If we're comparing apples with apples then if the eye can restrict the light using the contraction of a pupil and have that counted in it's "dynamic range" then the varying of the camera's aperture should be able to be counted in it's dynamic range - so if a typical lens like the 70-200 F2.8 with a 7 stop range gets added to a typical sensor dynamic range (say, 12 stops) - then we're up to 19 stops - and if we're REALLY keen, ad to that the cameras range of shutter speed stops (another 19) - we get up to around 38 stops -- be interesting to see if the human eye could match that.

    Just thinking.
    http://en.wikipedia.org/wiki/Human_eye claims a 'passive' dynamic range of about 6.5 stops. Dynamic range over time is much larger, up to 20 stops (but that's between bright sunlight and starlit night, not in one view), but the eye will need up to 2-30 min to adapt... That would be the value to compare to Colin's 38 stops

    In reality, those numbers aren't all that interesting though, as your eye adapts already while scanning a scene. That means that the 'perceived' dynamic range will be larger than the passive 6.5 stops (as if you could use different F-stop values for different parts of a scene). And I've often noticed that in a scene where I can see detail in both lighted and shadow zones, the camera has some trouble doing the same (in one image).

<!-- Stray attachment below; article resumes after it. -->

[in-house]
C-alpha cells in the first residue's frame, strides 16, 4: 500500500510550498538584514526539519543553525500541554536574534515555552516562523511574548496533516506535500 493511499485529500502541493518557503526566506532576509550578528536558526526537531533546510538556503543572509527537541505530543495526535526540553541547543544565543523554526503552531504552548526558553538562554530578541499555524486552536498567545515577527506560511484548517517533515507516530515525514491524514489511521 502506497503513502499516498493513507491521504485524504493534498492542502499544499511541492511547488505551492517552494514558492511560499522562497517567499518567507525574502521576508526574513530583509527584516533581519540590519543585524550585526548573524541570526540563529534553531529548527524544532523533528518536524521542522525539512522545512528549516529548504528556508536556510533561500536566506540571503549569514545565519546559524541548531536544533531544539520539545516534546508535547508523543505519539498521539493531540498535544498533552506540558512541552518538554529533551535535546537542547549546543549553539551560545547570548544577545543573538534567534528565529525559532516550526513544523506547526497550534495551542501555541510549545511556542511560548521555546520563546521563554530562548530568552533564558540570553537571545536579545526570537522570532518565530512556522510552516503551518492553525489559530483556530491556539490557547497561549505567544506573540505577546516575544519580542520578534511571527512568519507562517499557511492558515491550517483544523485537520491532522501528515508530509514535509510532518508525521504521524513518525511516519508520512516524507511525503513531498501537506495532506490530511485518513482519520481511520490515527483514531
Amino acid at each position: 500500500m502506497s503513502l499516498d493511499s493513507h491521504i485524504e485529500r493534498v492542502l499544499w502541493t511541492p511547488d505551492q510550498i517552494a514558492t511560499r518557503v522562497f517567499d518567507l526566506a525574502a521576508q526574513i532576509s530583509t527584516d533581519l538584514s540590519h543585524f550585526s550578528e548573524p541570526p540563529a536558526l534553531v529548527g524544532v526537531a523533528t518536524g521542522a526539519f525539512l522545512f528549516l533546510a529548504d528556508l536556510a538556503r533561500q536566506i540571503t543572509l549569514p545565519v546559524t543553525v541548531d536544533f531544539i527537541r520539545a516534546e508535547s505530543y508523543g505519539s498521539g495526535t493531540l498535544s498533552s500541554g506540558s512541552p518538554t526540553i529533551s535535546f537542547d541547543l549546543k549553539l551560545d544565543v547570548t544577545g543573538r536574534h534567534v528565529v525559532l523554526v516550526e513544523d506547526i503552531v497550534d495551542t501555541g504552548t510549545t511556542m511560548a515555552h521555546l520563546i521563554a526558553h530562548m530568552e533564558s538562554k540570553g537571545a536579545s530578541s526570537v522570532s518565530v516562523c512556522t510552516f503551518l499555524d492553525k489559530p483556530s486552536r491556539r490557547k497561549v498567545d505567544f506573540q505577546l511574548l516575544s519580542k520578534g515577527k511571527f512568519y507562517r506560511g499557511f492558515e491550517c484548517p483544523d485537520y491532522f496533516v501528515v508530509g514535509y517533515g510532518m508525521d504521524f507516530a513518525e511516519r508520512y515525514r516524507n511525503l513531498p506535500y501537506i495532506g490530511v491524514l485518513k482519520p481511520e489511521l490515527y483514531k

All that has nothing (or not much) to do with white balance. If it was just a matter of an imbalance in the sensor output, that could be set once and for all (per camera or sensor at worst), and then forgotten. We need the ability to correct the white balance because the camera sensor does not adapt to various light conditions.

    Good, easily visible exemple: snow on a sunny day:
    you can get the sunlit snow nice and white, but then snow in the shadow will appear blue. Correct for that (through white balance correction) and your sunlit snow appears orange/yellow.
    The sunlit snow is lighted by direct sunlight (surprisingly), which has (by definition) a neutral colour. The shadows are of course not lit by direct sunlight, but mainly by light refracted in the atmosphere and other reflective surfaces near by. That light will have a blue colour (blue sky...) so anything lit by it will appear blue(ish).